As a quadruple amputee, Maynard has no problems driving a car. Dealing with traffic? That’s another issue.
“Like anything else it’s a sacrifice,” the Suwanee, Ga., resident said. “It’s not as terrible living in the ’burbs as it is living downtown.”
Maynard served as the keynote speaker for the 21st annual Greater Augusta Medals for Excellence in Sports banquet at Augusta Marriott at the Convention Center.
Maynard talked about overcoming challenges. Born in 1986 with congenital amputation, a condition which prevented his arms from growing past his elbows and legs past his knees, he hasn’t let his disability slow him. He’s quick to extend his right arm to shake hands with everyone he meets – he joked 99 percent of the time the other person has no issues shaking hands, the other one percent isn’t sure what to do and will try to do something like fist-bump him.
Maynard owns a gym called “No Excuses CrossFit,” part of the title stems from his 2005 best-selling book, No Excuses: The True Story of a Congenital Amputee Who Became a Champion in Wrestling and Life. He’s living his theme – he puts on his clothes in a minute, he feeds himself and he gets around his three-story townhouse with just one minor adjustment, a stool to help him reach his bathroom sink.
And yes, he drives his own vehicle, a Dodge Durango, with extensions to reach the pedals. He moves the seat closer to grab the wheel. He uses a rope to close the trunk.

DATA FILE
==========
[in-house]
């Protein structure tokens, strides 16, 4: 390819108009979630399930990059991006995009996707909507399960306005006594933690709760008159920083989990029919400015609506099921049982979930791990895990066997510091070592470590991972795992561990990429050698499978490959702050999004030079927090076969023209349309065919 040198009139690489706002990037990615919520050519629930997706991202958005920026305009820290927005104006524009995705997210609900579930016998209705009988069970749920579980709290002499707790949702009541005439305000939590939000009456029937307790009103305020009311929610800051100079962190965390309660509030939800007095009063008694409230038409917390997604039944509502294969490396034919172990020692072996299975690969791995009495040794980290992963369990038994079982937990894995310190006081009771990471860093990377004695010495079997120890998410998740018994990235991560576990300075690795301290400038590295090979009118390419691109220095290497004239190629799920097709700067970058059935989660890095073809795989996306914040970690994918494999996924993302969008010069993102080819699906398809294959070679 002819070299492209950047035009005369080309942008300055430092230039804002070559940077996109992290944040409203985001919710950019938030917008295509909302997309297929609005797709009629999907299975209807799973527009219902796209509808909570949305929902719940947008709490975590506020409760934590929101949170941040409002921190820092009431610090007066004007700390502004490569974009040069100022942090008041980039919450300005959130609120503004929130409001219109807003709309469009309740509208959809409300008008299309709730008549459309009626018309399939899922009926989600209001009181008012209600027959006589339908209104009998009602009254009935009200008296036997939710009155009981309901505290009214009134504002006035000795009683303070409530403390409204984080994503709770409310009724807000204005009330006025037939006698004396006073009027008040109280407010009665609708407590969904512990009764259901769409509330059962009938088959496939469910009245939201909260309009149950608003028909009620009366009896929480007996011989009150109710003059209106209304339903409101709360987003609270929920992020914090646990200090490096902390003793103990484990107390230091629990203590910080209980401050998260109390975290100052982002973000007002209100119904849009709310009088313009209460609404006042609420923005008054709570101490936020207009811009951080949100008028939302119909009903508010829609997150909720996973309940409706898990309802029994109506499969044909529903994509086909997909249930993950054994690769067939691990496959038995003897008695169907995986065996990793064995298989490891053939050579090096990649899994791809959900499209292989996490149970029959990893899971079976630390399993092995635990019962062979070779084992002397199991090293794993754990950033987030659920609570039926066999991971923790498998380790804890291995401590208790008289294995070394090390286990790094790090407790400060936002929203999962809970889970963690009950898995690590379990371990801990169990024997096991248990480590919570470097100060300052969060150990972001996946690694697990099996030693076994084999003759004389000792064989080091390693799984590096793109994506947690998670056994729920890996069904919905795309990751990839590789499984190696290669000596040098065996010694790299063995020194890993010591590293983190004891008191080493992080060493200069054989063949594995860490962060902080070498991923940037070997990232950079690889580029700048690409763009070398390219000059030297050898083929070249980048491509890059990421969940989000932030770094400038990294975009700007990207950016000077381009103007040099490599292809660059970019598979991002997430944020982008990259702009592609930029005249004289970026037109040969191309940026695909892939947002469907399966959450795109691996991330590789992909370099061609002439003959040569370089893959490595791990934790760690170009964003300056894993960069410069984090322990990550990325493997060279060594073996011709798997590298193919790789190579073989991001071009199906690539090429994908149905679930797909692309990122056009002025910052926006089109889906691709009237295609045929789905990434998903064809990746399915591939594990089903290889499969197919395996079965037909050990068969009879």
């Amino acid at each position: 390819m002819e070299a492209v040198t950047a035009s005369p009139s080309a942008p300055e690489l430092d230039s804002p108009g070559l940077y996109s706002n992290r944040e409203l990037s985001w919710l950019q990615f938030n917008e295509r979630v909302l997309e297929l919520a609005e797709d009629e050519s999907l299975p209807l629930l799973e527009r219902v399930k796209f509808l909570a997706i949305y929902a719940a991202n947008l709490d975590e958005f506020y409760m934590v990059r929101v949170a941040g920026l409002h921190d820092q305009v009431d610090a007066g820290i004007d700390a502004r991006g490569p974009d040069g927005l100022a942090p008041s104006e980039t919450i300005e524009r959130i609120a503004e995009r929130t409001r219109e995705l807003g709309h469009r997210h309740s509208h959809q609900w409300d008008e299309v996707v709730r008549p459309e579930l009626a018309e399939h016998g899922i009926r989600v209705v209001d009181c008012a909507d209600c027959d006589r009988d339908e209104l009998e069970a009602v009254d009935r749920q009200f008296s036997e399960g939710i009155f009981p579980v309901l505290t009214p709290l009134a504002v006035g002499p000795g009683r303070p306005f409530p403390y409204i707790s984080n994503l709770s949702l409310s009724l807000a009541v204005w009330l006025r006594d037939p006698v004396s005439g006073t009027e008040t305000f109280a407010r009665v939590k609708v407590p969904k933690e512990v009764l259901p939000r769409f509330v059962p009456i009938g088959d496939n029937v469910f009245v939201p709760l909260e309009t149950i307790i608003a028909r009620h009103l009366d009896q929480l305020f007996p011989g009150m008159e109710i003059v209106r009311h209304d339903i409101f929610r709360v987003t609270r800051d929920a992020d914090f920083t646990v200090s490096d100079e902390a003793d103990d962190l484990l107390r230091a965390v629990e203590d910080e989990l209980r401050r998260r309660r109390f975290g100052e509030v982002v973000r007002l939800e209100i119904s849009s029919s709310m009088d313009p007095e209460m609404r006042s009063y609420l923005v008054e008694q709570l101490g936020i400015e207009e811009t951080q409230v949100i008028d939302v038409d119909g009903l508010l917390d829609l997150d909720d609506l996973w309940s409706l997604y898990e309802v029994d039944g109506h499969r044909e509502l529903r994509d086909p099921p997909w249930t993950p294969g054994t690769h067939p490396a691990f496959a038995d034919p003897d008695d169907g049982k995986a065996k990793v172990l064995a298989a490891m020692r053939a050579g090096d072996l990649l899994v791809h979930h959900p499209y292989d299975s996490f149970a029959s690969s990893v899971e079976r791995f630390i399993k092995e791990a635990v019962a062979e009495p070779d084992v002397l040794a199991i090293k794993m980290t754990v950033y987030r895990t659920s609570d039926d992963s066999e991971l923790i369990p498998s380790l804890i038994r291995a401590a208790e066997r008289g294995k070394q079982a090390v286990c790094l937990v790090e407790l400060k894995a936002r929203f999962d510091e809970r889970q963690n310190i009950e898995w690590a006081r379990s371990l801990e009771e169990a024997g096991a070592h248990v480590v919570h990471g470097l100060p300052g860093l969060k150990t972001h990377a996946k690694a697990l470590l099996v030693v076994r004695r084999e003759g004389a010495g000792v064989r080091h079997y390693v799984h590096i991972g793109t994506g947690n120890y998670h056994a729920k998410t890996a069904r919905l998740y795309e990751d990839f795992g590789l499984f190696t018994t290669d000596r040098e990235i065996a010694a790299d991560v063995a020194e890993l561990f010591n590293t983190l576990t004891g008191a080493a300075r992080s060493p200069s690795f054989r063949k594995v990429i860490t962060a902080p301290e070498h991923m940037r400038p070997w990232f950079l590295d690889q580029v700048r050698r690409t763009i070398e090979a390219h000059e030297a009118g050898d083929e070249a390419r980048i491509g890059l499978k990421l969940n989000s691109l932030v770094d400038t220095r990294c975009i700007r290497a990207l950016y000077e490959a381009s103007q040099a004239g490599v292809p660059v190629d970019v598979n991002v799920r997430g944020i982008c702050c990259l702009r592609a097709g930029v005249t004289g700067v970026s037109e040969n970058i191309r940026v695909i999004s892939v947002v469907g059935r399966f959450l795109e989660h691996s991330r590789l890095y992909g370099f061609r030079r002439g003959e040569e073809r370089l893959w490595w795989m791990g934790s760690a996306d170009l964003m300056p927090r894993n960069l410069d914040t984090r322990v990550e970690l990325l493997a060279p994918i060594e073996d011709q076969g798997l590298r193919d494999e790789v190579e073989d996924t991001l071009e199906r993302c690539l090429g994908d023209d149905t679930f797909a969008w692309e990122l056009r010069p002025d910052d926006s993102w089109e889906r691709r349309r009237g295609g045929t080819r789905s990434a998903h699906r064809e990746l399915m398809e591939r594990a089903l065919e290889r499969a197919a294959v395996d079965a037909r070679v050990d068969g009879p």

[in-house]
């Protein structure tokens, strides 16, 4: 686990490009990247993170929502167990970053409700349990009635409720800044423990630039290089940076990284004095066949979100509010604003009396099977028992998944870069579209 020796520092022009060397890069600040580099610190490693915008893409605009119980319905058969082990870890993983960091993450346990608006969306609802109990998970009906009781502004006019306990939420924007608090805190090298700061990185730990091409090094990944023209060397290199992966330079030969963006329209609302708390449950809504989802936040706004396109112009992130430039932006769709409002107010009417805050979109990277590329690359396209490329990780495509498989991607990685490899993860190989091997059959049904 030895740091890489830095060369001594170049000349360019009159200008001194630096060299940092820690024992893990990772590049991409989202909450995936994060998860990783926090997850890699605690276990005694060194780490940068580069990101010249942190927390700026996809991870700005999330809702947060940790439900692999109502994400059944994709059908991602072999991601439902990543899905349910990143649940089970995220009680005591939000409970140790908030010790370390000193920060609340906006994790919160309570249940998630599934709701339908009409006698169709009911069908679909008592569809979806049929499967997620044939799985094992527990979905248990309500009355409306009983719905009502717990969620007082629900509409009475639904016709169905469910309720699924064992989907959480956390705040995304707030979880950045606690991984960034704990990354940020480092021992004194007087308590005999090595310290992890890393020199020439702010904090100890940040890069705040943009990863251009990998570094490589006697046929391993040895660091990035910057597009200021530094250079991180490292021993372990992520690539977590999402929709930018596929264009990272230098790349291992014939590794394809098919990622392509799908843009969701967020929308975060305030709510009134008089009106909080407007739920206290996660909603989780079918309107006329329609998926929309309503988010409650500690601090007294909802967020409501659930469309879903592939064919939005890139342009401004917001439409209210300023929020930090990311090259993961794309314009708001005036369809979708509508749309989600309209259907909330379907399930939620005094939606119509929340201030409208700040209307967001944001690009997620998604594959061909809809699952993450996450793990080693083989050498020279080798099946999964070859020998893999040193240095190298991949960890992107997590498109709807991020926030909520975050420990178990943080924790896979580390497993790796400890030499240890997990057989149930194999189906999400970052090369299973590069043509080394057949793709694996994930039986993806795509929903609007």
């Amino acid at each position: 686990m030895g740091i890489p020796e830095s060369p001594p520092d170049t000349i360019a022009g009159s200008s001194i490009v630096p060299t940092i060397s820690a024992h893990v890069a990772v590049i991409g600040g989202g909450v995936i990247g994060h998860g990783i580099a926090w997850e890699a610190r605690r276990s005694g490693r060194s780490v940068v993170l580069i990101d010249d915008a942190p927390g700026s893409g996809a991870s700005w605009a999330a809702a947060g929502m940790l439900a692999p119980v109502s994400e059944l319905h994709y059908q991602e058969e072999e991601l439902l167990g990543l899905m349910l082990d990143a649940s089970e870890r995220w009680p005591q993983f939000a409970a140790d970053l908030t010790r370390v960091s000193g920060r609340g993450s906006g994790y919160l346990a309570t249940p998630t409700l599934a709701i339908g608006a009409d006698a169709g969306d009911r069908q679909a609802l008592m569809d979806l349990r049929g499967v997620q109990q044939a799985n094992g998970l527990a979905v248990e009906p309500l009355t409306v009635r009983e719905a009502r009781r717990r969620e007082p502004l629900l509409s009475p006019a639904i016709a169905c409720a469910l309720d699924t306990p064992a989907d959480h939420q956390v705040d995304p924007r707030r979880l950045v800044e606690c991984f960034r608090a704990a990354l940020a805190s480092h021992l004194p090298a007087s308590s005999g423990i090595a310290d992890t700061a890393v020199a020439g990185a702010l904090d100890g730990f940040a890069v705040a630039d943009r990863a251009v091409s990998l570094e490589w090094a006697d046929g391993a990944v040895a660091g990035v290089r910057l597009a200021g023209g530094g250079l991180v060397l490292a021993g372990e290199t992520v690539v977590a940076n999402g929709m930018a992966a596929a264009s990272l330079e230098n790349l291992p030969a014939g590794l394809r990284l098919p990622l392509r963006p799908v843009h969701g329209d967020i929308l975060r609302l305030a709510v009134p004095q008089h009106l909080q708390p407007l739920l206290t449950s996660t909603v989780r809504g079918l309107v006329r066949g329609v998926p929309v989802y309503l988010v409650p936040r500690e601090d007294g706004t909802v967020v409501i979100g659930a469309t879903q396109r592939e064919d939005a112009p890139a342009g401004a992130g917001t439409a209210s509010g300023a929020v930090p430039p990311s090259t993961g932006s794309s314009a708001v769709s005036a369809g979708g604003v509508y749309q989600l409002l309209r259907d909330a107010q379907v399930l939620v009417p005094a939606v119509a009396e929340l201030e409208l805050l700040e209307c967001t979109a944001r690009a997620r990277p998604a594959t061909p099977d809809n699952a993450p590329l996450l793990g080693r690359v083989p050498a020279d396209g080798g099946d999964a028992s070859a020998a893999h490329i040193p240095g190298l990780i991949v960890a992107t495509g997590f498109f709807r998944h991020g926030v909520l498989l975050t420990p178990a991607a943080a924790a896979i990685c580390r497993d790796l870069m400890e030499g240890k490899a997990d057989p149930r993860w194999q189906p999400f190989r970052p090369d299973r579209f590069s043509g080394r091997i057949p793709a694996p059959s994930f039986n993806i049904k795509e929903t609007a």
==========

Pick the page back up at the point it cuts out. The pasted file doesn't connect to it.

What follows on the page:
“Early on, my parents, my dad in particular, they knew if I became dependent on any device it would be just that, I’d be dependent on a device,” Maynard said. “A lot of things I learned how to do without help.”
The independent soul has been busy with his various endeavors. The past eight years, Maynard’s traveled around the country giving about 150 inspirational speeches a year.
When he’s not speaking, he’s challenging himself physically. He began wrestling at age 11. As a high school senior, he won 36 wrestling matches. In 2009, he lifted 420 pounds and fought in a mixed martial arts bout. Maynard arguably saved his best accomplishment for this year.
In February, he taped bike tires and bath towels around his limbs – he eventually used high-tech, carbon-fiber soles for his feet – and crawled to the peak of the 19,340-foot Mount Kilimanjaro. He became the first quadruple amputee to climb the mountain with no assistance in 10 days, five days ahead of the projection.
“It’s been something I’ve wanted to do for a long time,” said Maynard, who traveled with a party of nine that included two Wounded Warriors. “I wanted to bring awareness to a really unfortunate statistic that 18 veterans every day commit suicide. I just wanted to show them that regardless of circumstance, you can still live the life you want.”